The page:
Earlier this year, philanthropist Eli Broad — who ranks No. 6 on the Business Journal’s 2019 Wealthiest Angelenos list with a net worth of $7.4 billion — wrote an op-ed essay for the New York Times announcing his support for a wealth tax for Americans in the top 1%, including himself.
“The enormous challenges we face as a nation — the climate crisis, the shrinking middle class, skyrocketing housing and health care costs, and many more — are a stark call to action,” Broad wrote.
Eli and Edythe Broad’s foundations recently celebrated 50 years of grant-making totaling just over $4 billion, concentrating on public education, scientific and medical research, as well as visual and performing arts. The Broads continued their tradition of supporting medical innovation in 2019 with a $30 million commitment to the Eli and Edythe Broad Stem Cell Centers at UCLA, USC and UC San Francisco.
Still, Broad’s op-ed piece reflects what some among L.A.’s business leaders seem to be recognizing in 2019: a need for the wealthiest to look beyond traditional foundation grants, seek new partnerships, and find new avenues for channeling wealth into solutions for pressing social and environmental issues.
Profit for good
Recent socially conscious efforts on the part of the business community include for-profit investment in technology that addresses sustainability and environmental concerns, said Trevor Neilson, co-founder of Global Philanthropy Group, a Sawtelle-based consulting firm, and chief executive of i(x) Investments, which is based in Los Angeles and New York and is described as a permanently capitalized holding company for investors seeking to combine long-term economic growth with social impact.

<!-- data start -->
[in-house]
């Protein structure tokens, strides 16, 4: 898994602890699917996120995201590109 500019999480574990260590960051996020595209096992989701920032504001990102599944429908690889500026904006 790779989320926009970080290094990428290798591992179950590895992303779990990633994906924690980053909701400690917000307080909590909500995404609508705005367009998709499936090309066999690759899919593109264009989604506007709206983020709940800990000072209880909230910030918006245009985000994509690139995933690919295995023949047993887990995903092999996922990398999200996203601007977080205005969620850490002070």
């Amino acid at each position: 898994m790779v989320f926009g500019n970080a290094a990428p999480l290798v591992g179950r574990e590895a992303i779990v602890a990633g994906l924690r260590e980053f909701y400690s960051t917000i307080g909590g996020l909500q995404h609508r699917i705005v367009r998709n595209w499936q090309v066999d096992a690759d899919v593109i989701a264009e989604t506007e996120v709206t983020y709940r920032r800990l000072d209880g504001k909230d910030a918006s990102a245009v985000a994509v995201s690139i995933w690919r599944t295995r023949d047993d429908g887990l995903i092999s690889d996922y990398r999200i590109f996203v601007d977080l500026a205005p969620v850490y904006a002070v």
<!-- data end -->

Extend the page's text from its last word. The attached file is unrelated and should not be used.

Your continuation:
Neilson cites Elon Musk (No.1 with $22.6 billion), biotech mogul Patrick Soon-Shiong (No. 2, $19.1 billion) and Participant Media Chairman Jeffrey Skoll (No. 18, $4 billion) as examples of wealthy Angelenos whose business investments reflect social and environmental concerns.
Neilson praised Skoll for his efforts to encourage and invest in “social entrepreneurs” and Soon-Shiong’s commitment to address critical health issues through new biotechnology.
Of Musk, he added, “Elon Musk is the single most admirable business leader in L.A. as it relates to social impact,” for harnessing the power of entrepreneurship to address the climate emergency through the development of the Tesla and proposals for rapid transportation options. “Does he give to LACMA? Who cares?”
Marc Nathanson (No. 38 at $2 billion), chairman of Mapleton Investments in Beverly Hills, and his wife Jane did gift $50 million in modern and contemporary art to LACMA in 2015, but he also has espoused the profit-for-good philosophy in launching Falcon Waterfree Technologies, which produces water-free urinals, in 2000. Skoll is a major investor in the company. While Falcon is a for-profit enterprise, Nathanson said the company has donated its technology to hospitals and other nonprofit institutions and efforts.
Power in partnership